Can Governments Increase the Rate of Economic Growth?
Governments often seek to increase the rate of economic growth. Higher growth rates improve public finances, increase economic welfare and help reduce unemployment. However, it is debatable how much the government can actually increase the rate of economic growth.
The greatest potential for increasing economic growth occurs when the economy is in a recession or period of sluggish growth. In this situation the economy experiences a lack of aggregate demand; there is spare capacity and output is less than potential (negative output gap)
In this case the government can pursue expansionary fiscal policy to try and boost the rate of AD. For example, the government could cut taxes and increase government spending. This leads to an increase in consumer spending (C) and (G). Expansionary fiscal policy will lead to higher government borrowing. However, in a recession, private sector saving usually rises and there is often greater demand for saving and buying bonds.
In addition to government fiscal policy, in a recession, the Central Bank will be cutting interest rates in a recession to boost demand. This should also help increase AD.
Some economists argue that higher government borrowing and expansionary fiscal policy will be ineffective in boosting growth rates. This is because higher borrowing will cause crowding out. Because they buy more government bonds, the private sector will have less funds to spend on private investment. Also worries about the level of government debt may push up interest rates on bonds. These higher interest rates will reduce investment in the economy. For example, high rates of borrowing in Greece and Spain have pushed up interest rates on government bonds.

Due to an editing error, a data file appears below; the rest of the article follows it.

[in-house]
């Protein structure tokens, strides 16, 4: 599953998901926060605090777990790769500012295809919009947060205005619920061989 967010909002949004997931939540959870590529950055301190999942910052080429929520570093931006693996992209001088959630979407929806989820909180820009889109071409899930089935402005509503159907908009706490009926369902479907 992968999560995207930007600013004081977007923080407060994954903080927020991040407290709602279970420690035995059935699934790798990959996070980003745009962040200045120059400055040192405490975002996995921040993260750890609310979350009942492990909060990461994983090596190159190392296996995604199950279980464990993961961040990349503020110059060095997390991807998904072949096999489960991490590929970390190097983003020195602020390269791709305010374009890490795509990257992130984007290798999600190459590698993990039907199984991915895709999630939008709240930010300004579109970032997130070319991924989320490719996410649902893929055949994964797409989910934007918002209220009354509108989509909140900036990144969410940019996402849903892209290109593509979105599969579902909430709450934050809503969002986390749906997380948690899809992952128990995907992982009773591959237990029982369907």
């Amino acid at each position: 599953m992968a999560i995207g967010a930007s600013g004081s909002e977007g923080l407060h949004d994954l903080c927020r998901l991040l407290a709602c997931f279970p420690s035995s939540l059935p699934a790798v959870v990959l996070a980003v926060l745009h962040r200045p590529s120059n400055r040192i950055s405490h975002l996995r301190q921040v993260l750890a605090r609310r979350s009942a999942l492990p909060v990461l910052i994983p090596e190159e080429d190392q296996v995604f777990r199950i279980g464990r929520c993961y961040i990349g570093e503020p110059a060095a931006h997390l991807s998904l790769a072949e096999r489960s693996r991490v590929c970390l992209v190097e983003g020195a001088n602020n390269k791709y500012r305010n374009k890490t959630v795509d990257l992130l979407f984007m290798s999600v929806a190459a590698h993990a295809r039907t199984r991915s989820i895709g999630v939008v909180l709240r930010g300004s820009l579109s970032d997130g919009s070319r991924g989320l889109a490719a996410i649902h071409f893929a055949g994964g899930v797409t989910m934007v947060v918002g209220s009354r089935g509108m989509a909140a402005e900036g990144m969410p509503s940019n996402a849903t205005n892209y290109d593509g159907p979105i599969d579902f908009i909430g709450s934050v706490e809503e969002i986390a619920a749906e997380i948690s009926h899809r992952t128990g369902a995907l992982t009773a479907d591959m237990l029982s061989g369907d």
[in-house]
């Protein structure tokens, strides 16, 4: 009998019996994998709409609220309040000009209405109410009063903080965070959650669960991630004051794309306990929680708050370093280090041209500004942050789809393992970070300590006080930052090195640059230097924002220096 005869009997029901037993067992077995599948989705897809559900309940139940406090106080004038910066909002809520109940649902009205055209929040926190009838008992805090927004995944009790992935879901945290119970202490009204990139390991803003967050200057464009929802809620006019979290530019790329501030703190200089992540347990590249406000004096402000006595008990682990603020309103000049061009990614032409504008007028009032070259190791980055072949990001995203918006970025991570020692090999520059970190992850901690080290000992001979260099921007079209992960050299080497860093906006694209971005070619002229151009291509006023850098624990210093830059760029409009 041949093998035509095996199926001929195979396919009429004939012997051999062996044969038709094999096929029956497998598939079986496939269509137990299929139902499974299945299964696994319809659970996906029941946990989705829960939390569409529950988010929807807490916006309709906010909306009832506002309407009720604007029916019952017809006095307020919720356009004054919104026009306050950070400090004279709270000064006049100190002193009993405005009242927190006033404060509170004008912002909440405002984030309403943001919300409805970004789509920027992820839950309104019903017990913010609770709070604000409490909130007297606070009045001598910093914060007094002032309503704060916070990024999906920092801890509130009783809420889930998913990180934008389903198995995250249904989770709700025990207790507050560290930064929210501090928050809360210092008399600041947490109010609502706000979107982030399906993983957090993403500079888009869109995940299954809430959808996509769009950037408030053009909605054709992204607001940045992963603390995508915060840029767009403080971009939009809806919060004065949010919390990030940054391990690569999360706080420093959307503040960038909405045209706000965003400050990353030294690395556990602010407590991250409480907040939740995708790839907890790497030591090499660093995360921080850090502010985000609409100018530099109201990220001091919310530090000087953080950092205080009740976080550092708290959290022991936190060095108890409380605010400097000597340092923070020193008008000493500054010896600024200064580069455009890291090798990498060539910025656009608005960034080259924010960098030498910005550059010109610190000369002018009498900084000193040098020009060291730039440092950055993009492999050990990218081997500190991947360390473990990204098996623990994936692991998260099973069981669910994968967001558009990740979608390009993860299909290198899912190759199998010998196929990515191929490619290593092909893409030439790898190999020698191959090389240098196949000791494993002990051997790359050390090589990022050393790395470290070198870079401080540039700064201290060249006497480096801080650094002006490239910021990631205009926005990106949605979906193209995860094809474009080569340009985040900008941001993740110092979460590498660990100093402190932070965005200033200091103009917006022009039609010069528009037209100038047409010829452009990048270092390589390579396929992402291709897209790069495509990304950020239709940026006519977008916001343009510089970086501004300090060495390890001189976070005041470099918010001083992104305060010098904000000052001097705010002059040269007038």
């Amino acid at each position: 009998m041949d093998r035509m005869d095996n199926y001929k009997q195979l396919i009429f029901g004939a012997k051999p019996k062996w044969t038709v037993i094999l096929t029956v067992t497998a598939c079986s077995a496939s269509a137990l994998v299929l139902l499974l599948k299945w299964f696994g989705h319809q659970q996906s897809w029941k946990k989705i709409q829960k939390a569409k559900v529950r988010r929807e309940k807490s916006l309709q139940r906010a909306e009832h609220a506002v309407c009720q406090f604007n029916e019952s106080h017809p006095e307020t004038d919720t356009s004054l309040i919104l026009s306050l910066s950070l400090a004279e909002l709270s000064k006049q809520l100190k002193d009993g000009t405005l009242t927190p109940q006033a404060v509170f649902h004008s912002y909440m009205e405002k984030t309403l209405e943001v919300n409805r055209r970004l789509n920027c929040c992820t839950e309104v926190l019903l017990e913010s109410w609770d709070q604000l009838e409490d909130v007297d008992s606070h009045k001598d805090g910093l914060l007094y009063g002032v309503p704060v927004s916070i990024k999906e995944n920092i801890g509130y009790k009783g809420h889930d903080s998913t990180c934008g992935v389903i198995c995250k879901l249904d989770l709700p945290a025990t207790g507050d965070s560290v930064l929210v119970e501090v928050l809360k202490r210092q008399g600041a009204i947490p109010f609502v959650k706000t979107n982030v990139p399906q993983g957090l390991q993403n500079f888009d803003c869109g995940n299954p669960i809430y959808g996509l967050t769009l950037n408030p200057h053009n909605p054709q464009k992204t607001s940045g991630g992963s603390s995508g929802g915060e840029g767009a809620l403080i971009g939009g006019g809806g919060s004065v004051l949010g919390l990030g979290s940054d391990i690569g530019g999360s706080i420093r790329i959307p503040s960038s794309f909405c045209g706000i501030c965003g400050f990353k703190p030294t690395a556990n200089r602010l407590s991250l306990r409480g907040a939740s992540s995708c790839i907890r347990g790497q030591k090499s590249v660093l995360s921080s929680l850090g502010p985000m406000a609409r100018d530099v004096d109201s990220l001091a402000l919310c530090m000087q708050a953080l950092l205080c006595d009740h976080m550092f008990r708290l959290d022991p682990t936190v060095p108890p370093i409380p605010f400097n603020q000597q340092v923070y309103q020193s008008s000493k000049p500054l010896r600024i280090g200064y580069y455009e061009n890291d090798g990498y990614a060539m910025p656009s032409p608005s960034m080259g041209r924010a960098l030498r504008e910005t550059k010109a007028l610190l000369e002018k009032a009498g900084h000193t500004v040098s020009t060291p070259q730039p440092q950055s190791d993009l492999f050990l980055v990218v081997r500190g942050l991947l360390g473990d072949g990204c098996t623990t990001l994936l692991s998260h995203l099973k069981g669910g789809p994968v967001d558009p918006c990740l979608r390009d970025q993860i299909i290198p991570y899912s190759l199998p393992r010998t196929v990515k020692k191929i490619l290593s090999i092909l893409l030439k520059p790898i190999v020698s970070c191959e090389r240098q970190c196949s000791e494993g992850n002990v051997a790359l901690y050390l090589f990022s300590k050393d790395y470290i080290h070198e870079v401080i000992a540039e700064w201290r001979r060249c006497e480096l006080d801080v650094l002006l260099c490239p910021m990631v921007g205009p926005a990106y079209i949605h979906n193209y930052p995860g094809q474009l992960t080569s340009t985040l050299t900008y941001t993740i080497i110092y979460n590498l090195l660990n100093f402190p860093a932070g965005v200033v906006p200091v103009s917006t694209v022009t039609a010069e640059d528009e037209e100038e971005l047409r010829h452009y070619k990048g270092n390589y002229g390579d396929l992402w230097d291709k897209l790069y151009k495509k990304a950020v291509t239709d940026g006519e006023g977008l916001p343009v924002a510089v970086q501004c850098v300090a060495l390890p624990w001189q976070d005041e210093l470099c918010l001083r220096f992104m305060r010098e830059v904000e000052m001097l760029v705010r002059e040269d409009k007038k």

However, in a recession a rise in government borrowing doesn’t always cause a rise in interest rates. In Japan, UK and US, bond yields have remained low despite the rise in government borrowing. This is because in the current recession, there is greater demand for secure assets like government bonds. It is mainly countries in the Euro which have struggled to borrow.
The important thing is that governments can only boost AD if:
- There is spare capacity in the economy
- The private sector are willing to buy government bonds at low interest rates
If the economy is close to its long run trend rate, then expansionary fiscal policy will cause crowding out.
Supply Side Policies
In the long term, the government can try to increase growth rates through the use of supply side policies to increase productivity and efficiency. For example, policies of privatisation and deregulation can help increase efficiency. This enables an increase in productive capacity and shift AS to the right.
Supply side policies can also be interventionist. For example, the use of education and training to increase labour productivity and efficiency. If successful, supply side policies can increase the long run trend rate of economic growth without inflationary pressure.
However, governments often over-estimate how much they are able to increase productivity growth. Most of the technological progress comes from private sector without government intervention. Supply side policies can help increase efficiency to some extent, but it is debatable how much they can actually increase growth rates.
For example, after supply side policies of 1980s, the government hoped there had been a supply side miracle which enables a much faster rate of economic growth. However, the Lawson boom of the 80s proved to be unsustainable and the UK growth rate remained pretty much the same at around 2.5% At the very least supply side policies will take substantial time, e.g. increasing labour productivity through education and training will take several years.
For developing economies with substantial infrastructure failures and lack of basic amenities, there is much greater scope for the government increasing growth rates. By providing basic levels of education and infrastructure the scope for higher growth rates is much higher.